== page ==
comments on WCAG 2.0 requirements of 25 April 2006

This email conveys some comments on "Requirements for WCAG 2.0"

The XML Coordination Group asked me to review this document, but the
XML CG has not reviewed the comments given here, and I alone am
responsible for them.

In general, the document seems clear and persuasive.  Thank you for
it.  On some points, however, I do have questions and/or suggestions.

(a) Is WCAG 2.0 intended to replace (or make obsolete, or succeed) the
XML Accessibility Guidelines document
(  Does the publication of
a WCAG 2.0 requirements document mean that I can remove 'Review XAG'
from my long-term guilt list?  (If it does, perhaps the time has come
to move XAG down into the list of "Working Drafts no longer in
development".  If not, then the relationship of WCAG 2.0 to XAG needs

(b) On requirement 1 (applicability across technologies).  I agree
that this is highly desirable, but tremble when I contemplate the
difficulties involved.  If I were you, I would either add clarifying
prose establishing an achievable standard of success for meeting this
requirement, or else classify it not as a requirement but as a goal.
(In line with the practice of some WGs, I am here taking 'requirement'
to mean something which one must do or fail, and 'goal' to mean
something one will try to do, but the omission of which does not
constitute "failure".  In those WGs, failure to achieve requirements
is a distinct cause of shame and loss of face, possibly compensated
for -- or not -- by other successes, while unachieved goals may yet
allow one to hold one's head high.)

It would be useful, perhaps, if some clearer definition were given of
what is to count as being applicable "across technologies".  A simple
reading of the requirement might assume that every rule should be
applicable to all technologies in question.  But a rule like
"Alternate text should be provided for images" can only apply to
systems in which images can be incorporated.  I hope therefore that
this simple reading of the requirement is false: it would reduce WCAG
2.0 to a discussion of features common to all target technologies and
enforce silence on any topic not universally applicable.

I suspect that with some effort I could formulate a more plausible way
to formulate the import of the first requirement.  But what is
important here is not how I might try to formulate it, based on my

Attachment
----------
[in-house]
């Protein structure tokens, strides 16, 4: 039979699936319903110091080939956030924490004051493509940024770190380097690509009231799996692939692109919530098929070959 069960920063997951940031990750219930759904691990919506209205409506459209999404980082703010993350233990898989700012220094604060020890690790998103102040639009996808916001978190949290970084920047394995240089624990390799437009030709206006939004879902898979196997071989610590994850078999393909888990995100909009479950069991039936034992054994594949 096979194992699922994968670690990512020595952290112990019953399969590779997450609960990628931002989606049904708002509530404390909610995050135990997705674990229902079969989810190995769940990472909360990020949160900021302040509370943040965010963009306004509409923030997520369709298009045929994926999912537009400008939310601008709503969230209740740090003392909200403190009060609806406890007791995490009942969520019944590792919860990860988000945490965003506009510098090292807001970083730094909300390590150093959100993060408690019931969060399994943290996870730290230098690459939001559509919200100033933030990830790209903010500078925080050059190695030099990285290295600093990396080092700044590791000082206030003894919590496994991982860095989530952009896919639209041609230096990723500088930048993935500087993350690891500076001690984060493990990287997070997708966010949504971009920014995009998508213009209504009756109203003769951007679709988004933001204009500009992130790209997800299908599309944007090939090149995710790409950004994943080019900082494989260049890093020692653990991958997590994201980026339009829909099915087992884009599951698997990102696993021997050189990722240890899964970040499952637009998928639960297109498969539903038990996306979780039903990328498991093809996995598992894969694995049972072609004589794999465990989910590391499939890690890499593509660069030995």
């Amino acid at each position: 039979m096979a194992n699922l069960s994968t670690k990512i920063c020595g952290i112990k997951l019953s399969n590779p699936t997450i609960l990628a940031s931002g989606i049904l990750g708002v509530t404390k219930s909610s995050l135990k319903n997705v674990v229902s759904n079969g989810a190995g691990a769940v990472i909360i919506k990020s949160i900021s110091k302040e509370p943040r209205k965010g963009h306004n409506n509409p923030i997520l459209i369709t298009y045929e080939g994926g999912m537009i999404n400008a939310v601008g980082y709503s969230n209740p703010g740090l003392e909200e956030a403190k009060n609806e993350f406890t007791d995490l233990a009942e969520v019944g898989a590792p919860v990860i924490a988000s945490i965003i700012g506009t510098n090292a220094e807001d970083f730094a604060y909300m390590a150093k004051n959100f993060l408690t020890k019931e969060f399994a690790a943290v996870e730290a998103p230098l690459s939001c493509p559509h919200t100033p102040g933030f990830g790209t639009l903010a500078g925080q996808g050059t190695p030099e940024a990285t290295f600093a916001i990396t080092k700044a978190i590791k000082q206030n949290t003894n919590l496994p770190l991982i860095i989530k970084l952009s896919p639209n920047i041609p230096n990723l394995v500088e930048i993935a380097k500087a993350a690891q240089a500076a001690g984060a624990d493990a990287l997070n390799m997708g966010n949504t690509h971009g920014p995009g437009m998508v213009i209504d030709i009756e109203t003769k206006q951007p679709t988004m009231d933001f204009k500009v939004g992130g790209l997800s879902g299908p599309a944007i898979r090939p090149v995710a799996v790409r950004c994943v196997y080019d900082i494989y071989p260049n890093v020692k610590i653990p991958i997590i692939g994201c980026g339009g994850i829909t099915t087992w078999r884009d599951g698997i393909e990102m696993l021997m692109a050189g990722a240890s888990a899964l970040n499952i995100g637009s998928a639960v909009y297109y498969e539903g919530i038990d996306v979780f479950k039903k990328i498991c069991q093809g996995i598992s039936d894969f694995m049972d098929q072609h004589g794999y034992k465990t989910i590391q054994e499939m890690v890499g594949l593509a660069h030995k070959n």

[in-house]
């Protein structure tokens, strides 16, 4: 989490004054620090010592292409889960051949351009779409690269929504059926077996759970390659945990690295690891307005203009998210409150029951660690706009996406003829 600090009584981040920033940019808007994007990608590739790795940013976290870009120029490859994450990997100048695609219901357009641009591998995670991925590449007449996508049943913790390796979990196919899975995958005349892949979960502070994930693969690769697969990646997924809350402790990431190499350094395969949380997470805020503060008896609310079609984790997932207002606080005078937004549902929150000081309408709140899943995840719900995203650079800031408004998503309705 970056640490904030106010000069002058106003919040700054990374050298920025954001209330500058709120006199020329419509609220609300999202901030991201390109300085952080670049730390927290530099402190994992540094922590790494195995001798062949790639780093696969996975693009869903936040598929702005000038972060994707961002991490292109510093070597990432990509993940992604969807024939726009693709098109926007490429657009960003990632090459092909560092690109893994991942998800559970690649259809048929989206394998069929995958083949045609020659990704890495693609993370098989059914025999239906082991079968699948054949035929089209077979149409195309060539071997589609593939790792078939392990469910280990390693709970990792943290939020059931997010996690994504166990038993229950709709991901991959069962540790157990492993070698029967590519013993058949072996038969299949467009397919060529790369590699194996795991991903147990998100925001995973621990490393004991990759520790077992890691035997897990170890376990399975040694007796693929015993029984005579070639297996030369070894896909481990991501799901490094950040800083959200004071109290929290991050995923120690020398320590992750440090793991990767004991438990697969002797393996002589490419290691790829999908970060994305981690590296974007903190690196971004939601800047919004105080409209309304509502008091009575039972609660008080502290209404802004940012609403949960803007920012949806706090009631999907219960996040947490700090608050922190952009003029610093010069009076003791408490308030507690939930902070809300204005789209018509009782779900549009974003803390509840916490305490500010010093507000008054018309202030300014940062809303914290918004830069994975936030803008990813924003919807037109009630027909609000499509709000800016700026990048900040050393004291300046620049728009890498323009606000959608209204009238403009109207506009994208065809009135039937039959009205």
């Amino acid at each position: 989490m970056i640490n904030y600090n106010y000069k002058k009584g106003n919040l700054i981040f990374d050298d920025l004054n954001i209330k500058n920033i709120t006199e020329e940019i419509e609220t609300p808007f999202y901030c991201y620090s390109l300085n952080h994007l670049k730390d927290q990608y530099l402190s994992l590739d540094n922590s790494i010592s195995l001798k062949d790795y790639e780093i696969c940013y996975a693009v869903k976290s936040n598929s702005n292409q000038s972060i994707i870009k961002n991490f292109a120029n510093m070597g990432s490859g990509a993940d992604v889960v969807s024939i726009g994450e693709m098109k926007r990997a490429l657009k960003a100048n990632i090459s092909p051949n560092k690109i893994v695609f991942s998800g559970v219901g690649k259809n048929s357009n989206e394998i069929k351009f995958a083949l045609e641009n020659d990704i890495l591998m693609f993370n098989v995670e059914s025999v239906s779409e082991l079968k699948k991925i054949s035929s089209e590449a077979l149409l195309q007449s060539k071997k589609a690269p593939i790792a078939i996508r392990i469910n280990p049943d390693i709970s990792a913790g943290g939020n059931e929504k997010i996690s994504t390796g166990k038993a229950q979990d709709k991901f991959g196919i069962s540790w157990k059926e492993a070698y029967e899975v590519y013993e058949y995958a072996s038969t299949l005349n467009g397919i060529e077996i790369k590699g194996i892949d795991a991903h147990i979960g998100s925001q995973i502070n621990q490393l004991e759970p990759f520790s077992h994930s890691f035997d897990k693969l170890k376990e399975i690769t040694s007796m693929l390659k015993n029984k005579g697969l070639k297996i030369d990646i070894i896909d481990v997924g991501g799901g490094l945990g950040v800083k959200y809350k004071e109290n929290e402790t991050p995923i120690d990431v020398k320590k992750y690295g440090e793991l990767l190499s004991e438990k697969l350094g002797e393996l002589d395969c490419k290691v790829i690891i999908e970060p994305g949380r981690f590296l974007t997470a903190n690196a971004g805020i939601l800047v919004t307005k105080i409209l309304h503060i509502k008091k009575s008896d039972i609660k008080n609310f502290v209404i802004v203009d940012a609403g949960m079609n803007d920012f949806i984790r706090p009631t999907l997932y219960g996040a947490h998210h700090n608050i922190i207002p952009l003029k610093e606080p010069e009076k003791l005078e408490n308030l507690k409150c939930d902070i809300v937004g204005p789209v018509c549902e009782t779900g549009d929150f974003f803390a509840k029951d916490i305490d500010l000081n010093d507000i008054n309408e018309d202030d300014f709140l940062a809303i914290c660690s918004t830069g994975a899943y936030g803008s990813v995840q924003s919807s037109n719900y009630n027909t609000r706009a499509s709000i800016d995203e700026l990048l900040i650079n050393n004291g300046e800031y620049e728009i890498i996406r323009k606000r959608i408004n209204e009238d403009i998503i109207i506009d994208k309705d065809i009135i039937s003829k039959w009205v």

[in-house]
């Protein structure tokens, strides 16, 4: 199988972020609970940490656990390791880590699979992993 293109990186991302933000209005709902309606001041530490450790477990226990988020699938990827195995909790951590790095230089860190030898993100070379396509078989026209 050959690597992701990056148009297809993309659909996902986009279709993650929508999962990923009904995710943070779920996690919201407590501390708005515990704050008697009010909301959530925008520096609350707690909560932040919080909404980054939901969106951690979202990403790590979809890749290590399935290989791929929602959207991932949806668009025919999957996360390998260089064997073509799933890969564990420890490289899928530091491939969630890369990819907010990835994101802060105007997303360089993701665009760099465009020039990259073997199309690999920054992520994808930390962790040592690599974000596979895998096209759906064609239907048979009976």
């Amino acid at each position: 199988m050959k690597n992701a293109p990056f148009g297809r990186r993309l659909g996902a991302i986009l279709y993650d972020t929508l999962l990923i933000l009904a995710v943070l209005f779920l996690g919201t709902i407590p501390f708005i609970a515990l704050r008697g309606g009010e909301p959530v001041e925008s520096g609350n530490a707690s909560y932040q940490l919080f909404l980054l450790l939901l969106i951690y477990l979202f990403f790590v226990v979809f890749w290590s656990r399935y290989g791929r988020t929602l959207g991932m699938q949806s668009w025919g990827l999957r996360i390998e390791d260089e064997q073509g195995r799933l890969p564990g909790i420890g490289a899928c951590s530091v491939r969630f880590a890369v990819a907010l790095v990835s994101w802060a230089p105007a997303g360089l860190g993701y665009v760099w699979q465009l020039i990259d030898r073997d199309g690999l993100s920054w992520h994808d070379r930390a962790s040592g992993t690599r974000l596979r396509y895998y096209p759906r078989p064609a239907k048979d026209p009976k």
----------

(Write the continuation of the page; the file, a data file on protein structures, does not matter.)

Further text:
understanding of the requirement, but how YOU would formulate it,
based on YOUR understanding of the requirement.

A different sort of difficulty is entailed by the fact that the
technologies you describe include specifications which operate at
different levels (if I may use that term without defining it).  Some
of the technologies mentioned define specific vocabularies which may
be used in creating Web content; others (XML, at least) are one level
of abstraction higher.  XML is a set of rules which in the first
instance govern the creation of vocabularies, and (I oversimplify
slightly) only indirectly govern the creation of content.  (More on
this below, a propos of requirement 4.)

(c) On requirement 2 (ensure that conformance requirements are clear).

The introductory paragraph says "Each requirement must be verifiable."
Readers of the WCAG 2.0 spec will be in a position to tell whether
that spec meets this requirement only if verifiability is defined more
clearly.  In particular, this reader would like clarification on
whether it means that all requirements are to be automatically
verifiable, e.g. by software, or whether verifiable requirements
include such as require intervention by human intelligence.  (I
imagine you understand quite well what I mean, but an illustration may
be offered, just in case.  The requirement that an HTML 'img' element
have a non-empty 'alt' attribute value can be checked by machine; a
requirement that it contain an accurate description, in some natural
language, of the image and its relevance to the document cannot be
checked by machine given the current state of the art in natural